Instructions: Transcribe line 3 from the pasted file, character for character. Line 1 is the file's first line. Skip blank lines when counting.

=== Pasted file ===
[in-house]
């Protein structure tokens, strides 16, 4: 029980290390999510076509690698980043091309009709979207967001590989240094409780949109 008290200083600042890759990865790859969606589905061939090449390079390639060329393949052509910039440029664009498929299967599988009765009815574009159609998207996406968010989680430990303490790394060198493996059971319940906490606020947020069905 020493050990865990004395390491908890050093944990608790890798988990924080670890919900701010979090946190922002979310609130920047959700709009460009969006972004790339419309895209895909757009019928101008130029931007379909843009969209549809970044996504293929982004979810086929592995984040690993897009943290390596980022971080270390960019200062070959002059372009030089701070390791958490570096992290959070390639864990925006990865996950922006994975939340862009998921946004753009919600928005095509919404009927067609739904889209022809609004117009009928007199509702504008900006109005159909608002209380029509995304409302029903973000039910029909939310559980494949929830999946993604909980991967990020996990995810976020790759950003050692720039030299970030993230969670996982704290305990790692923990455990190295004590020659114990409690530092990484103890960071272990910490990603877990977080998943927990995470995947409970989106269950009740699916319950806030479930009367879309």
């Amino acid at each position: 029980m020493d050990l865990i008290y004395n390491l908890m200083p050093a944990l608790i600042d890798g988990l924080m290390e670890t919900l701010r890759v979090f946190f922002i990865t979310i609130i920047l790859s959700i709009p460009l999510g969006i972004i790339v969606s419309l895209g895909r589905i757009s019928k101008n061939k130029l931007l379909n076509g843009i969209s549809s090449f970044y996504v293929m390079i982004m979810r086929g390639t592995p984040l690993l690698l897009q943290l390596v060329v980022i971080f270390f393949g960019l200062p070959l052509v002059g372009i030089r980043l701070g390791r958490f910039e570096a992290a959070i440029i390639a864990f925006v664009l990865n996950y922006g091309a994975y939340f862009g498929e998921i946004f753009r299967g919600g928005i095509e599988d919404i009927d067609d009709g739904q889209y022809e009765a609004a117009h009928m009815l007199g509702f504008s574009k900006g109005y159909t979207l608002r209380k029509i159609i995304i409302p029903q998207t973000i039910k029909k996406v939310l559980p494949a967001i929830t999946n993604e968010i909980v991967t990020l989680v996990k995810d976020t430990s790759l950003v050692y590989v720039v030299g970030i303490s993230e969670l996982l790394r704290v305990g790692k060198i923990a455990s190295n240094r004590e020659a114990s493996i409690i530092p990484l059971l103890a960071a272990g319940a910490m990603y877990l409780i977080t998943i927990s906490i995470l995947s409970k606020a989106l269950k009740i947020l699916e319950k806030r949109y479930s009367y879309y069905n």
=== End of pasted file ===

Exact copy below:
């Amino acid at each position: 029980m020493d050990l865990i008290y004395n390491l908890m200083p050093a944990l608790i600042d890798g988990l924080m290390e670890t919900l701010r890759v979090f946190f922002i990865t979310i609130i920047l790859s959700i709009p460009l999510g969006i972004i790339v969606s419309l895209g895909r589905i757009s019928k101008n061939k130029l931007l379909n076509g843009i969209s549809s090449f970044y996504v293929m390079i982004m979810r086929g390639t592995p984040l690993l690698l897009q943290l390596v060329v980022i971080f270390f393949g960019l200062p070959l052509v002059g372009i030089r980043l701070g390791r958490f910039e570096a992290a959070i440029i390639a864990f925006v664009l990865n996950y922006g091309a994975y939340f862009g498929e998921i946004f753009r299967g919600g928005i095509e599988d919404i009927d067609d009709g739904q889209y022809e009765a609004a117009h009928m009815l007199g509702f504008s574009k900006g109005y159909t979207l608002r209380k029509i159609i995304i409302p029903q998207t973000i039910k029909k996406v939310l559980p494949a967001i929830t999946n993604e968010i909980v991967t990020l989680v996990k995810d976020t430990s790759l950003v050692y590989v720039v030299g970030i303490s993230e969670l996982l790394r704290v305990g790692k060198i923990a455990s190295n240094r004590e020659a114990s493996i409690i530092p990484l059971l103890a960071a272990g319940a910490m990603y877990l409780i977080t998943i927990s906490i995470l995947s409970k606020a989106l269950k009740i947020l699916e319950k806030r949109y479930s009367y879309y069905n």